From the alcove I headed out the “wrong way” and went UP the canyon. This was intentional as  even though I planned to eventually go DOWN the Buckskin, I wanted to go up through the upper end of the slot to where the canyon opens up and find a place to camp. So that’s what I did. I camped in small alcove and went off to explore another spring area. There was a small dripping wall near where I camped, but it was pretty mucked up by the horses that frequent the spot. The other spring shown on the map was dry. I expected this to be the case and thus had plenty of water in my cache to last me until I got to the Paria. I hoped to climb up and explore the sandstone cliffs in this area (ie “Edmaiers Secret”), but darkness was creeping in so I just returned to my camp and called it a night.



Headed down Buckskin Gulch and was soon back at the junction with Wire Pass. It was MUCH busier than it had been the previous evening… borderline madhouse. This has become a very popular dayhike; and for good reason as it’s a cool spot which is fairly accessible with just a pinch of adventure. I realize that I too am part of the “crowd”, so I tried to just move on and not let it bother me. But, continuing down the narrow canyon it continued to be crowded for the next few miles. This is where it was really fairly miserable with “lineups” to get past the small puddles and kids yelling and screaming and throwing rocks. I realize most people hate quotas, but a limit on the number of dayhikers here might be a good idea. I moved on as quickly as possible and luckily within an hour or so there were only a few, more respectful dayhikers left. I didn’t see any other backpackers until the bottom end of the Buckskin.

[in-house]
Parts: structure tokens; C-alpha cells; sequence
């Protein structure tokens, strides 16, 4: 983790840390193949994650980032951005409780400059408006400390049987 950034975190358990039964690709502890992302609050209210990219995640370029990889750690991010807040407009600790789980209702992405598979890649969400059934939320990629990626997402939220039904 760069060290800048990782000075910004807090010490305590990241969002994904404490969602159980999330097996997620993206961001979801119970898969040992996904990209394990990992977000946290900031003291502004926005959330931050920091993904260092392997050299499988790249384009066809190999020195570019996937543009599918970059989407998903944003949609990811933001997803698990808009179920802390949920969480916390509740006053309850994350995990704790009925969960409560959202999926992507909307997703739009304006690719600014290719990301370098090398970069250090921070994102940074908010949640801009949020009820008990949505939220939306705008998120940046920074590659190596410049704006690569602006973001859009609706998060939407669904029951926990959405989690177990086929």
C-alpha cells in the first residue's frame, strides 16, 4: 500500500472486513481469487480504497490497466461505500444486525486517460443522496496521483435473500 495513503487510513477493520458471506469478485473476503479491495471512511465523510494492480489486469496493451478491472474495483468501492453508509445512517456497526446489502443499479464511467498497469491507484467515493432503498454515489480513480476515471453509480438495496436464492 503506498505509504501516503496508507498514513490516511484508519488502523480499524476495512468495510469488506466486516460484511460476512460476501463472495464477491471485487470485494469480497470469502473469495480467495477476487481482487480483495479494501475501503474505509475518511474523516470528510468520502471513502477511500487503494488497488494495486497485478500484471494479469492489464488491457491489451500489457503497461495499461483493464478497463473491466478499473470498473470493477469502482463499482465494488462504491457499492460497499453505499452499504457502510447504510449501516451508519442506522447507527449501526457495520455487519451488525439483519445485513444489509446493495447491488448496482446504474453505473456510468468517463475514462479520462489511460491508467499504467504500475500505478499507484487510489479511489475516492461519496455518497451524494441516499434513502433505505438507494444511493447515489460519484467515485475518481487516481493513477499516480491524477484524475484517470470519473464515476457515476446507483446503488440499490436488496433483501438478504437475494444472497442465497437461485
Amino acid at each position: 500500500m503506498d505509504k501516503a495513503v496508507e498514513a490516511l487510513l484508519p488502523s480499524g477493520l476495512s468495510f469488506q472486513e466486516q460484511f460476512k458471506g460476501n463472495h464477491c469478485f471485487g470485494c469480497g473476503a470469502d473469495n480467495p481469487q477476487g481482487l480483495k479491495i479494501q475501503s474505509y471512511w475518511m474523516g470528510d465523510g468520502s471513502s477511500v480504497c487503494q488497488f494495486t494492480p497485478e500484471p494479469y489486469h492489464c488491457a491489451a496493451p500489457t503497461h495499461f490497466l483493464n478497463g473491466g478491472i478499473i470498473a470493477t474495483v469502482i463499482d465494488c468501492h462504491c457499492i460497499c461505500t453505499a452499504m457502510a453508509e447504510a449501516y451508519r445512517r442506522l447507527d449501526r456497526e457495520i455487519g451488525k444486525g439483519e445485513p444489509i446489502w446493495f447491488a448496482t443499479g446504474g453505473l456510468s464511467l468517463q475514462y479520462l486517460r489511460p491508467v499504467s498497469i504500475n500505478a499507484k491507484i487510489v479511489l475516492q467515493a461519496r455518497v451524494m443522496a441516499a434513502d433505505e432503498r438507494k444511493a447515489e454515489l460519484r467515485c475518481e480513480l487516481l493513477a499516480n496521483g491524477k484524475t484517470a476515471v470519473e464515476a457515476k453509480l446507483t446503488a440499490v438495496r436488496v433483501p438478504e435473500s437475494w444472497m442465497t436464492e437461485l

Buckskin has been called the “longest slot canyon in the world”. Not sure exactly who proclaimed this and what qualifications it’s based on, but I will perpetuate the claim. It’s not truly a slot canyon the whole 13.8 miles, but it is consistently fairly narrow throughout. As amazing as it is, it can almost become monotonous as a hike as one cycles through a similar-looking landscape hour after hour.